• Secondary – Identification of major areas
  of savings, if any
Results
                   Expected vs Actual Costs for 2003 and
                                   2004

                                                                     %
                       Trend          Actual    Target    Actual    Diffe   PMPM       Est. ’04 Impact on
         Trend 2003/   2002/   2 yr    2003      2004      2004     renc    Differen     Diabetic Mbrs.
            2002       2001    Avg    PMPM      PMPM      PMPM        e        ce       Benefit Expense

Phys        1.12       1.10    1.11   $127.05   $140.51   $136.26   0.97     -$4.25          -$739,842

IP          1.11       1.25    1.18   $96.37    $113.65   $105.95   0.93     -$7.70        -$1,339,712

Non IP      1.10       1.12    1.11   $125.63   $139.46   $136.71   0.98     -$2.75          -$477,808

RX          1.14       1.21    1.17   $186.81   $218.85   $215.40   0.98     -$3.45          -$600,722

Total       1.12       1.17    1.14   $535.86   $611.98   $594.32   0.97    -$17.66        -$3,071,708
                      2 Year Rolling Trend for Diabetes Expense


                                     * Forecasted 2003 = Average Trend * Actual 2002

                   Average           *Forecasted 2003      Actual 2003         PMPM         Total Allowed    Plan Savings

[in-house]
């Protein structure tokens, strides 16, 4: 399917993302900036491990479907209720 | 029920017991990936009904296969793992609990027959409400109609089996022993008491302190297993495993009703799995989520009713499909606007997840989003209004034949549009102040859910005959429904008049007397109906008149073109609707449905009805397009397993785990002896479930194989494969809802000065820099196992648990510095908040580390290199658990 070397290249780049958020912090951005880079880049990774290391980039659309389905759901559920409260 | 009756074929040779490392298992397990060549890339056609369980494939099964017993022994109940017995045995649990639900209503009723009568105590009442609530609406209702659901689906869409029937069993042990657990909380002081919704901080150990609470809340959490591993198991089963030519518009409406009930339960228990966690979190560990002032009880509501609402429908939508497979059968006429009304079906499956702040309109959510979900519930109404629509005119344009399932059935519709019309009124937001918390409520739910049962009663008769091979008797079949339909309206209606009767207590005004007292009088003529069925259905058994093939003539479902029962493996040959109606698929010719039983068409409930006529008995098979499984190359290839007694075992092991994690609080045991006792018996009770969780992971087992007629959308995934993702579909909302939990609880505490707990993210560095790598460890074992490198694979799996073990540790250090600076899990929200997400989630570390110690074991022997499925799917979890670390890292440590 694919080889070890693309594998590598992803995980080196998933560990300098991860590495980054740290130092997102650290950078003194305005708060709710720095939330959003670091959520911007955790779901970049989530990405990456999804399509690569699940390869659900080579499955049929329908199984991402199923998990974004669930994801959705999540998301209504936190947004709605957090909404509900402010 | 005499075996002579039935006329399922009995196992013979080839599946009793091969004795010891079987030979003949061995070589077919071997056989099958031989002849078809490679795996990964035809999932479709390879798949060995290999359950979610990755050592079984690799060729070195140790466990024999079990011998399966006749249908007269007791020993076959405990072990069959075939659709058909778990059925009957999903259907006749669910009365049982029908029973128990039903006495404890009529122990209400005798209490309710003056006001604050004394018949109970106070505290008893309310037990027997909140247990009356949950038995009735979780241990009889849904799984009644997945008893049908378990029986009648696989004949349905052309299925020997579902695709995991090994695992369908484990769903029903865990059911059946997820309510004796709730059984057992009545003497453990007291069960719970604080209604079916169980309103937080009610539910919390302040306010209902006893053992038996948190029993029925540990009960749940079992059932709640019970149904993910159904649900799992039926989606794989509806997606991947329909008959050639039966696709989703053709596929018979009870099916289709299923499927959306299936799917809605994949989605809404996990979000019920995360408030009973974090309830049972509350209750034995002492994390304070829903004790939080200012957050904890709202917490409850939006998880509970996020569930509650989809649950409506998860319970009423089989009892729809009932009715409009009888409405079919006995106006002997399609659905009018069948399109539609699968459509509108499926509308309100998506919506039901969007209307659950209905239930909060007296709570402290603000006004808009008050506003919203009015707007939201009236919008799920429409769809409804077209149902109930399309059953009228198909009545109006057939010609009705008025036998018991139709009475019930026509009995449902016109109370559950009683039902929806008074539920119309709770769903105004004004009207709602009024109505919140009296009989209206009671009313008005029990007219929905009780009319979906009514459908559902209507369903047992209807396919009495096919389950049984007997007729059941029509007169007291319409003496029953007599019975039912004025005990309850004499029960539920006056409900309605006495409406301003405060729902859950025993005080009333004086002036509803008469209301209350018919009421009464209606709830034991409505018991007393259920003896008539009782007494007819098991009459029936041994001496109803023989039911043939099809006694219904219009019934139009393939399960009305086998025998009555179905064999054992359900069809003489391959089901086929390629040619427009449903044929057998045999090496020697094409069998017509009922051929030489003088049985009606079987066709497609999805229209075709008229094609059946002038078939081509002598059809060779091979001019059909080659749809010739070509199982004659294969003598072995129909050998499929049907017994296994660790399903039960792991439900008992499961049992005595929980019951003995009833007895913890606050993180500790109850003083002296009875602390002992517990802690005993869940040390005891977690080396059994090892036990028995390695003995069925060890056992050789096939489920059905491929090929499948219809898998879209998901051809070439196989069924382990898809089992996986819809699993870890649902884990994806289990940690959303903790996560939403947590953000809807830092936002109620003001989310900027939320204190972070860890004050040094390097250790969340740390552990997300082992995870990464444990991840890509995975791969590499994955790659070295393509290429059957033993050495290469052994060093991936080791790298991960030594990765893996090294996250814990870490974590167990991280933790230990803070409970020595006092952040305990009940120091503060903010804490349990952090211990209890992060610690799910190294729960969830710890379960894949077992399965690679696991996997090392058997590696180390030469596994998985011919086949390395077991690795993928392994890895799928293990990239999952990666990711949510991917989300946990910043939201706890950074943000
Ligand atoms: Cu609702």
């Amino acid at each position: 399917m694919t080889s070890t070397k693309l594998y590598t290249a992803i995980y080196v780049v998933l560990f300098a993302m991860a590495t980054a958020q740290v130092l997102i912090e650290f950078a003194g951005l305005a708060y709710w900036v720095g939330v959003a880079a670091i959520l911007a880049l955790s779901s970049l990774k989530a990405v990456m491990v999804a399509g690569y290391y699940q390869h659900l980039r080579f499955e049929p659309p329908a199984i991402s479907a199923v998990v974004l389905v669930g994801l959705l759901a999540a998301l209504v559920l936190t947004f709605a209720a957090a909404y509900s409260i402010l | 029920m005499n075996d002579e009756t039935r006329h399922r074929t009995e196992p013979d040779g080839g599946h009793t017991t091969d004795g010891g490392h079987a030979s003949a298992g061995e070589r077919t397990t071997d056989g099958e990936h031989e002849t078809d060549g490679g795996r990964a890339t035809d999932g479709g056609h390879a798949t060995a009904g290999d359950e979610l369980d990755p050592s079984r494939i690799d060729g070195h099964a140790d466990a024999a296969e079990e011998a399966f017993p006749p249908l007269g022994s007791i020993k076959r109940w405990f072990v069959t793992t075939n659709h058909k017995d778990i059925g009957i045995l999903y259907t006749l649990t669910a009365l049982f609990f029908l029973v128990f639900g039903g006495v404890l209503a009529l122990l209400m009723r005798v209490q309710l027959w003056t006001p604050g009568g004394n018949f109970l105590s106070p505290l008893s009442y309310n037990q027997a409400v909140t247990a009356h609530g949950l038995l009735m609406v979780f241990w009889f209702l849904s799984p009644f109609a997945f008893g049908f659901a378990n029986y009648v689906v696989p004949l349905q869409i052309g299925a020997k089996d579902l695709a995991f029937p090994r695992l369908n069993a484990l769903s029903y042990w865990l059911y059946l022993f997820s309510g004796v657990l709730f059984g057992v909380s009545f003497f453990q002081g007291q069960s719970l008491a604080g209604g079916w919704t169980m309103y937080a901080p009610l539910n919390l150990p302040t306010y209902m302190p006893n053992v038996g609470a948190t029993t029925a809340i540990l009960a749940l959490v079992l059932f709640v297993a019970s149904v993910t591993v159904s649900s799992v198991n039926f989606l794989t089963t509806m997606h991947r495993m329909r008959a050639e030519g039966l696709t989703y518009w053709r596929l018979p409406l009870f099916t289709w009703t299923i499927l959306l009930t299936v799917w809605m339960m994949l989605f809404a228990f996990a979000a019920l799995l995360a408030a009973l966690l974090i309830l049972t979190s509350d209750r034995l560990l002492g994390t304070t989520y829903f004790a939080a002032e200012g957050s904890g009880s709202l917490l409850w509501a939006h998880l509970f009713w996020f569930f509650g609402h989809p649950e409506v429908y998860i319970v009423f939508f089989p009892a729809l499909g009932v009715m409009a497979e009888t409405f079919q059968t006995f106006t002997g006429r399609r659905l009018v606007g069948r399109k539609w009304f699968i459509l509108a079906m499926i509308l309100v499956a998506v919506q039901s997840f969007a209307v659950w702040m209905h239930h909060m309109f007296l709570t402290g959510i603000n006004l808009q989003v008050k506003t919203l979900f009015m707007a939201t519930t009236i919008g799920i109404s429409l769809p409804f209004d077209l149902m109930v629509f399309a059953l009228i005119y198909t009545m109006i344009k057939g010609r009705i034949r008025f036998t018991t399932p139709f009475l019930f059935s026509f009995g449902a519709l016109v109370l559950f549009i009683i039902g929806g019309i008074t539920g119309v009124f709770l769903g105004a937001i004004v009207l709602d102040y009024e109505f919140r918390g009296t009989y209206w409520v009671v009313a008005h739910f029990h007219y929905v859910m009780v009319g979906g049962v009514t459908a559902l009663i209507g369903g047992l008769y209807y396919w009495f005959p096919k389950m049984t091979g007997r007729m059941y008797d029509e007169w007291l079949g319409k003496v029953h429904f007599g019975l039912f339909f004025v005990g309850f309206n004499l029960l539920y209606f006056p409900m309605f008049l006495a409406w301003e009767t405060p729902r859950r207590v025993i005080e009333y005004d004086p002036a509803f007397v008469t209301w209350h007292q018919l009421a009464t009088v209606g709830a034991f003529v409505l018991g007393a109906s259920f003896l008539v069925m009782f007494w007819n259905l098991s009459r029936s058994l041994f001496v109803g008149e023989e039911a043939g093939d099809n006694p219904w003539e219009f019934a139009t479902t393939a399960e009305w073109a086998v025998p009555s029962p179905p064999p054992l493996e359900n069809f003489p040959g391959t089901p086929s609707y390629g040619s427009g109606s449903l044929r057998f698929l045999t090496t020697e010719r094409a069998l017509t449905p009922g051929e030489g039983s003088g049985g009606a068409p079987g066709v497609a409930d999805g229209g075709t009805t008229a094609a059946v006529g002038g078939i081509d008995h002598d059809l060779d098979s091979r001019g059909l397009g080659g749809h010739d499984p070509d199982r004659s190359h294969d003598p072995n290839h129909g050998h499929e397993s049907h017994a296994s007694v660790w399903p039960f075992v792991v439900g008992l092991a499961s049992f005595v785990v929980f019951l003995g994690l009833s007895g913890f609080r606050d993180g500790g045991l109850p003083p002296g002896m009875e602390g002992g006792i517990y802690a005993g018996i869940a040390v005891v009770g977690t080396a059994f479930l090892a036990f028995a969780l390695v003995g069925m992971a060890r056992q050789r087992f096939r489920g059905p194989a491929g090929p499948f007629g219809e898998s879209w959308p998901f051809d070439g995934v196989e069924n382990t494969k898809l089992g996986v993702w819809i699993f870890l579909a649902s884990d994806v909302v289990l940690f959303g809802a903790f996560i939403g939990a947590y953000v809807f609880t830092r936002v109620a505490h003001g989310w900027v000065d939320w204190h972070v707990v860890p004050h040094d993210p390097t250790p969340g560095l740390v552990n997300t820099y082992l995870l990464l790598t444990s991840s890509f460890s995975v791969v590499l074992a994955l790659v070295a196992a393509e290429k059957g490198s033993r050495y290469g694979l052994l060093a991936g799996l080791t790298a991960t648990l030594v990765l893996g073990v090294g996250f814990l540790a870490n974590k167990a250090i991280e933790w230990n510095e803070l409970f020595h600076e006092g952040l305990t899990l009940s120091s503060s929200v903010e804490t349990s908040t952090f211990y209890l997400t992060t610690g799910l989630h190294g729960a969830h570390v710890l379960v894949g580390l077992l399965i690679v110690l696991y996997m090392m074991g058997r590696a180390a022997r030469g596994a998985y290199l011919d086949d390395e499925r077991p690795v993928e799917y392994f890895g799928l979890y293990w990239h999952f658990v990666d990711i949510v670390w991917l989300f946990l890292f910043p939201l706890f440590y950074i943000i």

(01/00+02/01)

Year 1             13.85%                         $546             $536          $10.37         $1,994,420     $1,894,471
Total

                                     * Forecasted 2004 = Average Trend * Actual 2003

                   Average           *Forecasted 2004      Actual 2004         PMPM         Total Allowed    Plan Savings
                (02/01+03/02)

Year 2             14.21%                         $612             $594          $17.70         $3,078,014     $2,923,760
Total



  During the study phase the profile was estimated to cost approximately $1,150,000 per year.
             ROI Determination for Diabetes

      Profile ROI           2003           2004

Annual Savings on Trend   1,894,471      2,923,760
Annual Cost
                          1,150,000      1,150,000

ROI                         1.6:1          2.5:1
            Study Limitations


•   Single product and region
•   Absence of a control group
•   Declining HMO population
•   Large yearly variation in costs
                Future Work
• Determine what specific behaviors contributed to
  the Diabetes Savings – changed prescribing
  patterns, using more statins, hospital aversion
  programs
• Identify practice variables between higher and
  lower scoring practitioners in Diabetes and CAD
• Determine how a similar multi-faceted
  intervention works in other geographic and
  economic locations
                Conclusions
• The introduction of a multifaceted incentive
  system for an HMO product in a modest size
  metropolitan community resulted in savings
  against a rolling trend of between 1.9-2.9 million
  dollars a year for Diabetes alone
• The largest savings was from decreased
  inpatient costs
• The return on investment (ROI) for the diabetes
  program was alone 1.6 in year 1 and 2.5 in year
  2. Adding in CAD, the ROI in 2004 was 4.3
• Results need to be replicated with control
  groups to confirm that P4P programs more than
  pay for themselves